Elton John is everywhere. There’s barely a single aspect of American pop culture in which the pudgy pop star with ridiculous hair does not exist.
Face it, kids. Elton John has reached critical mass. Society simply cannot absorb any more Elton John. The dangerous fact is, we’re only one Disney soundtrack and/or sitcom cameo away from an explosion of Elton John-themed restaurant franchises raining down across the continental United States, Hawaii, Alaska and Puerto Rico.
Perhaps you’ve been too occupied with “American Idol,” the Britney Spears train wreck or some other fleeting “People” magazine moment to notice Sir Elton’s insidious four-decade infiltration. But think about it — his countless hits on classic radio and karaoke machines? As a people, we can’t zone out to reruns of “Will and Grace,” “The Simpsons,” “South Park” or even “The Nanny” without running into an Elton John guest appearance.
So comfortable with his omnipresence, we barely blink an eye at the recent news that the feud between Elton John and his former pop protégé George Michael is still going strong. We take it for granted that his April “Elton’s Closet” tag sale at Rockefeller Center in New York City raised buckets of dough for the Elton John AIDS Foundation. Or that his Las Vegas “Red Piano” show is still going strong, even as he tours in between appearances.
What’s more, it seems only fitting that Elton John’s latest Broadway foray is “Lestat” a musical based on the beloved Anne Rice vampire series. Naturally, he’s shopping a semi-biographical sitcom based on an aging high-maintenance rock star and his entourage. But Miramax even snapped up “Gnomeo and Juliet,” Sir Elton’s garden gnome version of the bard classic, with Kate Winslet attached. (No, really.)
As you slide into your booth at the Goodbye Yellow Brick Road Café and order your Philadelphia Freedom Cheese Steak and Tiny Dancer Dessert, ask yourself something. How is it that this 59-year-old Brit, who arguably hasn’t put out a truly great album in decades, managed to implant himself in American consciousness sans his own reality show?
It’s more than nostalgia for such endless hits as “Bennie and the Jets,” “Crocodile Rock,” “Island Girl,” “Rocket Man,” “Saturday Night’s Alright for Fighting” or “Candle in the Wind” (both the original and the retooled Princess Diana tribute). It’s beyond the image burned in our brains of John’s Pinball Wizard in the Who’s “Tommy,” with his sequined glasses and four-foot-tall glittery platforms — or any of his other flamboyant costumes back in the day. And for those too young to remember, it’s more than the “Lion King” soundtrack burned into every toddler’s brain.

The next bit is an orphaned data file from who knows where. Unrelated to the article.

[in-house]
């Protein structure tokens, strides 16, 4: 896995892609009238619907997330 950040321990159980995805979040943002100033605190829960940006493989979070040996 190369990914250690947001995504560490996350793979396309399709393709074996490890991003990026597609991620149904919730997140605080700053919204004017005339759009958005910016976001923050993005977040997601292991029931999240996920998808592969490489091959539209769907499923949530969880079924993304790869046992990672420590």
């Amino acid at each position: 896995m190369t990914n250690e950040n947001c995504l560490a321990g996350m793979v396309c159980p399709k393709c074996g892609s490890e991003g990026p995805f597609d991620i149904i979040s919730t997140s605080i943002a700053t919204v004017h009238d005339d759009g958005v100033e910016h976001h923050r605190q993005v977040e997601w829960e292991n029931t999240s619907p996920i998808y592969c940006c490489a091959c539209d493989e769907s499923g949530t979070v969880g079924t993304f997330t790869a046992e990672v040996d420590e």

Elton John has succeeded at what F. Scott Fitzgerald claimed American lives don’t have: a second act. Or to put it like Mufasa, Sir Elton’s completed the Circle of Life — three or four times. And he’s done it exceedingly well, overcoming a multitude of obstacles, any of which have singularly felled lesser pop stars: drug addiction, money problems, a failed marriage, bad hair, throat nodules, heart disease (he’s got a pacemaker). And let’s not forget, ol’ Elton poked his head out of the closet long before it was the cool thing to do. The Queen of England knighted him, to boot.
One might argue that the Rolling Stones have been around longer, or that Madonna has expanded beyond her pop-star status, but neither act is up to Sir Elton’s standards. The Stones continue to make money doing almost exactly the same shtick they started with in the '60s. (In a just world, the Stones would be playing the state fair, and the ticket price would be the price of admission.) As for Madge, as they call Madonna in England, her other pursuits — acting, authoring and Judaism — are met with more snickers than respect.